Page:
A new map detailing genetic variation, or its absence, is helping to identify mutations responsible for developmental disorders.
Recent research lead by Aaron Quinlan from U of U Health (UT, USA) has developed a detailed map of the human genome, documenting regions of DNA that experience very little heterogeneity between different genomes. These regions of low genetic variation are referred to as being highly constrained and the team believes that they could indicate genes involved in the pathogenesis of developmental disorders.
Using data from 123,126 human genomes taken from the Genome Aggregation Database, Quinlan and his team observed variation in the human genome, specifically searching for regions that lacked it. Their findings were then used to create a map detailing the locations of these “constrained coding regions” (CCRs).
Analysing the CCRs the research team found that the most highly constrained CCRs were enriched for mutations that result in developmental disorders such as developmental delay, seizure disorders and congenital heart defects. This information supports the researcher’s hypothesis that these CCRs, so resistant to variation, are indicative of regions that, when they are mutated, can be the route cause of severe developmental diseases and other pathogenesis.
“A gene as a whole might be able to tolerate variation, but variation in one critical section could have serious developmental consequences,” explains first author James Havrilla (U Health).
Quinlan states that, as well as established pathogenic genes, genes that have yet to be associated with disease often harbour one or more CCRs and he believes that a mutation in these regions could result in disease. “We are confident that these genes play a role in development of disease, but we currently know little about their role. That’s where the exciting potential for discovery is.”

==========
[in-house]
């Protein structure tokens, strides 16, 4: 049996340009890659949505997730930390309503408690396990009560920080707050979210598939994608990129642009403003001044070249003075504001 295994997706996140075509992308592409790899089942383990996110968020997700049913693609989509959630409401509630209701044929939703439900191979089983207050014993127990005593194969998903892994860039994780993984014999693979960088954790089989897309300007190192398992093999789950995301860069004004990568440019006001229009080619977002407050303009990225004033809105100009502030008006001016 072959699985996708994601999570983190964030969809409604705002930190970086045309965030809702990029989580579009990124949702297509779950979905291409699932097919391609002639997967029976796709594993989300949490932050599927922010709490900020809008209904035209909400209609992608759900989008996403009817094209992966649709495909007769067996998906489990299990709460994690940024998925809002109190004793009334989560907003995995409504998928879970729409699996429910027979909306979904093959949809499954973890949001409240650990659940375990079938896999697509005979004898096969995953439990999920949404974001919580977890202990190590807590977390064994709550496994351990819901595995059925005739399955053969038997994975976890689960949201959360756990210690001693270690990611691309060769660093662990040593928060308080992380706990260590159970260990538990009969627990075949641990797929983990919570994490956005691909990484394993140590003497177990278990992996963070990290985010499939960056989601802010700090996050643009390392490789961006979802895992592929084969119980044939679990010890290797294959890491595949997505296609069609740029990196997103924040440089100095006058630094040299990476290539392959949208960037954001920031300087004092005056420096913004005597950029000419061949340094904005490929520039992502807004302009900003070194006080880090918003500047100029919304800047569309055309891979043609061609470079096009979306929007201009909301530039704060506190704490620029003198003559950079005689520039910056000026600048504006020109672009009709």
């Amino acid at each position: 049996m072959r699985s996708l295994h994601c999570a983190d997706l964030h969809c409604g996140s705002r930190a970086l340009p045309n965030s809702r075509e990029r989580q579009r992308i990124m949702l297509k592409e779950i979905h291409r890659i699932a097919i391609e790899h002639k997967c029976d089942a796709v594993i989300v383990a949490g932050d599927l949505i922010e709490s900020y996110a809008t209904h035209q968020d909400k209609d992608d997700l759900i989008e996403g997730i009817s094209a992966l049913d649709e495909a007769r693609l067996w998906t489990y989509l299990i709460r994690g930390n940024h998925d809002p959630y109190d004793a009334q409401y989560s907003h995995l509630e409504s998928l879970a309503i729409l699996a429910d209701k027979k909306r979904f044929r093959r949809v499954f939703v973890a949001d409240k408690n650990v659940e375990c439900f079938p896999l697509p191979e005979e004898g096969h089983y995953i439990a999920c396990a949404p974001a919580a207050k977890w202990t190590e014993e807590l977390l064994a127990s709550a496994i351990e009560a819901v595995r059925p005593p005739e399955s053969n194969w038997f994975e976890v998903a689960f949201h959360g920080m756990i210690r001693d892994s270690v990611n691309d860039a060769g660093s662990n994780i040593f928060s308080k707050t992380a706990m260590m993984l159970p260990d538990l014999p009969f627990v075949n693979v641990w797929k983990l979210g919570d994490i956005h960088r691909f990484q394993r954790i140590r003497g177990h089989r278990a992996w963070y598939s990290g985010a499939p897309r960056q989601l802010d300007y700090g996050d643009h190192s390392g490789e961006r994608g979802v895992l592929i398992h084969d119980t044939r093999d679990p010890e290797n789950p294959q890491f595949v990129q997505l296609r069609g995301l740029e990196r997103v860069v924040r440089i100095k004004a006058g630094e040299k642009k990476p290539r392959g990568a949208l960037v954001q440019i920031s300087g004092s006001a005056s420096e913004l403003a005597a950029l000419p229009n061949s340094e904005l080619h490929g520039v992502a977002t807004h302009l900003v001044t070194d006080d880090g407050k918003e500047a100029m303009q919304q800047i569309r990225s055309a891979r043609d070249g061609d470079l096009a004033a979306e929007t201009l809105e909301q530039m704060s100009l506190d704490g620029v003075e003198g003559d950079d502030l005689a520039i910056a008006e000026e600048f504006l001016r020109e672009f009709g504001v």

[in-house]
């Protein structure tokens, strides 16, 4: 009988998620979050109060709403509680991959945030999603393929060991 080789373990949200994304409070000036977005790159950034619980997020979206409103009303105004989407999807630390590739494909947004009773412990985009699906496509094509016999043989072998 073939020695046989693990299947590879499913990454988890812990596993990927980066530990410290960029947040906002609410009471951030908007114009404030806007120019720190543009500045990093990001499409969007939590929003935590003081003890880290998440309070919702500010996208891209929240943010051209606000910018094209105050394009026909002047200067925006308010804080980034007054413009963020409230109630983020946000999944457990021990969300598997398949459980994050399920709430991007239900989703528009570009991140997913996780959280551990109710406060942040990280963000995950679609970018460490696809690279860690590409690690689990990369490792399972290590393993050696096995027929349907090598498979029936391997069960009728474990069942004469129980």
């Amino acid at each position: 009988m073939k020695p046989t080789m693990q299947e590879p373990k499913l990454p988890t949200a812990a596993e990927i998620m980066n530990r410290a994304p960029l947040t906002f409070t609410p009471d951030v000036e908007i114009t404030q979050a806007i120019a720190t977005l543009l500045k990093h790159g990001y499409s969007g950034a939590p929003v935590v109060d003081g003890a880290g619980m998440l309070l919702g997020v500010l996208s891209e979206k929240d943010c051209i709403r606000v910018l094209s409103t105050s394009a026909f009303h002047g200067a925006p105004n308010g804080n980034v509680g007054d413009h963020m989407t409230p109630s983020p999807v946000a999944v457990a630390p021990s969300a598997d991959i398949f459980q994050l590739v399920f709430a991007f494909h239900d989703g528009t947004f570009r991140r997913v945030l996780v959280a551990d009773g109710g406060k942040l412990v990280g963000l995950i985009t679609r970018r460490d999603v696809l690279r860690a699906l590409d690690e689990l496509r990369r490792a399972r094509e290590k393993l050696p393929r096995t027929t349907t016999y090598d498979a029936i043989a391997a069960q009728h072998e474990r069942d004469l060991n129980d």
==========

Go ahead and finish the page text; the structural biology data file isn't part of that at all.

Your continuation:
Whilst Quinlan warns that this map is best suited for identifying dramatic phenotypes such as facial dimorphisms, developmental disease or congenital heart defects, the map could still prove a
particularly handy tool for researchers in finding new genes and regions of DNA responsible for the pathogenesis of diseases. “The map we created will provide the community with a resource to study genes that heretofore had no disease association,” Quinlan said. “The beauty and power of this approach is that, as we obtain more data from ever more human genomes, we can continue to improve the resolution of this map to pinpoint areas to study for disease.”
Written ByTristan Free
SourceJ Havrilla, B Pederson, R Layer, A Quinlan. A map of constrained coding regions in the human genome. Nat. Gen. doi:10.1038/s41588-018-0294-6 (2019);www.nature.com/articles/s41588-018-0294-6https://medicalxpress.com/news/2018-12-big-datasets-regions-explore-genome.html